On the evening of October 22nd, 1819, the Oberflecken also burned down to a large extent. The circular wall made extinguishing work almost impossible, so that with 77 houses, 25 barns and 58 stables almost the entire building stock burned down. The church, town hall and school have been preserved. After initial considerations about the complete relocation of the Oberflecken, the master builder Eberhard Philipp Wolff and Baldus designed a new city map with two parallel main streets outside the old wall ring towards the northeast and a cross street. In doing so, they relied on suggestions from the Baden-Durlach official Johann Jacob Reinhard , who came from the region, and designed unusual semi-detached houses and double barns for the region with also little-known half-hipped roofs, which should contribute to savings, among other things by dispensing with gable walls. Again there were protests about the over-planning of garden land, which in this case did not work. On November 19, 1819 the land was raffled. In the following months, however, there were disputes because of allegedly incorrectly measured properties, a street that was too steep and several property exchanges. As a result, the two streets, today's Wilhelmstrasse and Langgasse, were only roughly parallel and not straight, but with a kink. The proposed model houses as semi-detached and single houses also only met with limited acceptance. It was similar with the stone construction, which the government propagated because of the fire hazard and the lack of wood . The construction of fire walls was not consistently enforced either, but the abandonment of straw as roofing was.
In 1866 Prussia annexed Nassau and with it Westerburg. From 1866 to 1885 the city belonged to the Rennerod office and to the newly created Oberwesterwaldkreis with its seat in Bad Marienberg . The district reform of 1885 brought Westerburg back a supra-local function, because it became the seat of the district of the same name, which remained in existence until 1932. During the district reform in 1932, the Oberwesterwaldkreis was re-established and its headquarters were in Westerburg. In 1974 the Upper and Lower Westerwaldkreis merged to form the Westerwaldkreis. Westerburg has not been a district town since then .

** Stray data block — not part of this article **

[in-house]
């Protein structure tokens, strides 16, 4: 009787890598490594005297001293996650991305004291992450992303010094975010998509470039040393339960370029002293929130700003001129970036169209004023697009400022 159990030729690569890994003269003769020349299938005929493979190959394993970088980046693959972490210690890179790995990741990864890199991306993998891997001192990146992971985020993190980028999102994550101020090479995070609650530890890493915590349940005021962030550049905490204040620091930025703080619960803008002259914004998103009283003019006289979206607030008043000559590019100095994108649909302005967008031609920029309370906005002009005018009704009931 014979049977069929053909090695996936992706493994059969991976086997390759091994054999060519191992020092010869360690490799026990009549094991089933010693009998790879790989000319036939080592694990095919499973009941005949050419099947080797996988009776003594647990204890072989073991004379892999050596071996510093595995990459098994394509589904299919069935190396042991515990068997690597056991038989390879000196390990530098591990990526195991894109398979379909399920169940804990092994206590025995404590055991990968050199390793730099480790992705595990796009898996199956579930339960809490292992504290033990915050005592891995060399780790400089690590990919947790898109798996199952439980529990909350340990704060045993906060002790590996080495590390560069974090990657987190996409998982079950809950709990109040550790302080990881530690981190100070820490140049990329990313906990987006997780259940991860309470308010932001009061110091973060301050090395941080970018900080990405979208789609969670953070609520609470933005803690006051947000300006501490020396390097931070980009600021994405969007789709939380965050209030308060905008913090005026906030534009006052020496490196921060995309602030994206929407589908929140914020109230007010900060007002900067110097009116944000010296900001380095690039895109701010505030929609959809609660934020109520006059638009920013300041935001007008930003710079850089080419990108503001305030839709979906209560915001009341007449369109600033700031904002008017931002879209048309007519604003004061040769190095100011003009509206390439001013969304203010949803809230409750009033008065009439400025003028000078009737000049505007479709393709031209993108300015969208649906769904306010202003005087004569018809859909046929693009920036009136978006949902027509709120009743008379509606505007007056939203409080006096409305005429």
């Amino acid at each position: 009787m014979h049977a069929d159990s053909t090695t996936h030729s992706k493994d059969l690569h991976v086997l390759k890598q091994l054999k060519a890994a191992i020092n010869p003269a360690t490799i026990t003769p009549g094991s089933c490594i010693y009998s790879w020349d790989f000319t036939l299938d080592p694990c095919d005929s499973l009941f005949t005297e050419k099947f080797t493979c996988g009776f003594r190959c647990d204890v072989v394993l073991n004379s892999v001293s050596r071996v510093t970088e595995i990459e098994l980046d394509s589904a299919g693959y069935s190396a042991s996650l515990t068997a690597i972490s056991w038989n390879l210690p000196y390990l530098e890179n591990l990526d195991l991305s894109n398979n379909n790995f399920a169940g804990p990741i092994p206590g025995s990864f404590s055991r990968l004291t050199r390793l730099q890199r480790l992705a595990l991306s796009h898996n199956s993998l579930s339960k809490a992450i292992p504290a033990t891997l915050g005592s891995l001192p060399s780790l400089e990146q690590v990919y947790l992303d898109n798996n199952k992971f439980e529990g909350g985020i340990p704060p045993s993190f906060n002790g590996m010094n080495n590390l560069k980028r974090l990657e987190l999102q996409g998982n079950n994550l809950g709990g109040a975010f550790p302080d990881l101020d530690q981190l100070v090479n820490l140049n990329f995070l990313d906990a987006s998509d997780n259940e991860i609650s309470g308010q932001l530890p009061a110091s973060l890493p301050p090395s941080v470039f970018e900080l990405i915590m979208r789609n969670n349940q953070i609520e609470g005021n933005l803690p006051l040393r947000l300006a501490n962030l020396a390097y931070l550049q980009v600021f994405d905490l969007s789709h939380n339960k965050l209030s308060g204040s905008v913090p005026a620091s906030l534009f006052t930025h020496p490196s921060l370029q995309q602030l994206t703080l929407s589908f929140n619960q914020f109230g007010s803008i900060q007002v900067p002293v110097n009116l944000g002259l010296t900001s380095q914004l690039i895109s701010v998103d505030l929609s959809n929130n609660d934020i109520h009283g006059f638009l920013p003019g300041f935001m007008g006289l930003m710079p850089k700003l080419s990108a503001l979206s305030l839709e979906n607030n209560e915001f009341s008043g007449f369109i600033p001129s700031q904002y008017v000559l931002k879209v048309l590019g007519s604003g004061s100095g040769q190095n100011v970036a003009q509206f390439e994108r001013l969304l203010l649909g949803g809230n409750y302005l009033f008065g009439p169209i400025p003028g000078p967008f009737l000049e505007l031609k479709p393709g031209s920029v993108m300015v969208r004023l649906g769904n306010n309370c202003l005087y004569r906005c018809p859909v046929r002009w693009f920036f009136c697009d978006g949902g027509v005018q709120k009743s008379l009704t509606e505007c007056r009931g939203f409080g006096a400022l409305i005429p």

Ecclesiastically Westerburg was assigned to the St. Severus Gemünden Abbey . The late Romanesque tower of today's Protestant church could come from the first church building in the settlement next to the castle chapel. Another chapel was located in Unterflecken from 1350 at the latest. The Reformation was probably introduced in Westerburg shortly after 1560 . Jews are first mentioned in 1616. In 1760 the Jewish community consisted of 75 people with a rabbi; by 1754 at the latest there was a Jewish school. General school instruction is first recorded for 1557. Later the school was also run as a Latin school at times .
The oldest population survey from 1540 shows 124 taxpayers. 86 households are attested for the year 1607, 39 for 1656. In 1760 there were 1144 inhabitants and 1807: 1245.
Although most of the inhabitants practiced gardening and agriculture to a limited extent in the Middle Ages and the early modern period, they were hardly any arable citizens . Rather, Westerburg had tanners and stocking weavers who also produced for long-distance trade, as well as rare trades such as arrow smiths and crossbows that served the surrounding area. This is also indicated by the numerous junk markets in the city. Several guilds were formed in the comparatively small town : in 1581 the bakers, who merged with the brewers in 1657, in 1532 the wool weavers and cloth makers (dissolved in 1710), in 1574 the tanners and shoemakers, in 1611 the linen weavers, and in 1658 at the latest the tailors and the shopkeepers. There is evidence of a “Westerburger Hall” in Frankfurt am Main for wool weavers in 1605. In addition, several mills, a forest smithy , a lime kiln (mentioned in 1537) and a brickworks (built in 1612) are documented. There is evidence of a fair for 1438 . Around 1594, the Vitimarkt was created as a fair as a fair from the parish fair of the pilgrimage chapel of Our Lady near the city.
By 1518 at the latest there was an infirmary and before 1697 a pharmacist.
In 1942, at the time of National Socialism, 20 Jewish residents of the city were abducted. All but one were murdered. The youngest victim was Rolf Simon Schaumburger, who was only six years old at the time, whose name the secondary school in Westerburg had since November 9, 2007 until it was merged with the Geschwister-Scholl-Realschule to form "Realschule plus Westerburg" in August 2010.